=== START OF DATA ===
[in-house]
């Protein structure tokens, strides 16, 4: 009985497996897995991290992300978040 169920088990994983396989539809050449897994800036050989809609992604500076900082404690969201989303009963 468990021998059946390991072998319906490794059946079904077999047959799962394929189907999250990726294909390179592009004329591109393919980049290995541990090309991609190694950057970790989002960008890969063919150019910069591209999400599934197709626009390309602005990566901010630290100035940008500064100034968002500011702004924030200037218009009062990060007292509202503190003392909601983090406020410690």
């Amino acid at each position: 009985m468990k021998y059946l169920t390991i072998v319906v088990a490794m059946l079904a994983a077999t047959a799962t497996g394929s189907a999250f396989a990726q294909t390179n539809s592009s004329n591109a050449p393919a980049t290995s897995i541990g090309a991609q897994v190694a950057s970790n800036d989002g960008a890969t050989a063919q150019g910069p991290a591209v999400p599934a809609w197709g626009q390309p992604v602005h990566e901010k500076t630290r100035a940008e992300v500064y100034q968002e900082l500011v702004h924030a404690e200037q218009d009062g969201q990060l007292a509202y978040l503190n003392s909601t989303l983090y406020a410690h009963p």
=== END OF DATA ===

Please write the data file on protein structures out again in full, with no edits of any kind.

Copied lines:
[in-house]
């Protein structure tokens, strides 16, 4: 009985497996897995991290992300978040 169920088990994983396989539809050449897994800036050989809609992604500076900082404690969201989303009963 468990021998059946390991072998319906490794059946079904077999047959799962394929189907999250990726294909390179592009004329591109393919980049290995541990090309991609190694950057970790989002960008890969063919150019910069591209999400599934197709626009390309602005990566901010630290100035940008500064100034968002500011702004924030200037218009009062990060007292509202503190003392909601983090406020410690």
């Amino acid at each position: 009985m468990k021998y059946l169920t390991i072998v319906v088990a490794m059946l079904a994983a077999t047959a799962t497996g394929s189907a999250f396989a990726q294909t390179n539809s592009s004329n591109a050449p393919a980049t290995s897995i541990g090309a991609q897994v190694a950057s970790n800036d989002g960008a890969t050989a063919q150019g910069p991290a591209v999400p599934a809609w197709g626009q390309p992604v602005h990566e901010k500076t630290r100035a940008e992300v500064y100034q968002e900082l500011v702004h924030a404690e200037q218009d009062g969201q990060l007292a509202y978040l503190n003392s909601t989303l983090y406020a410690h009963p």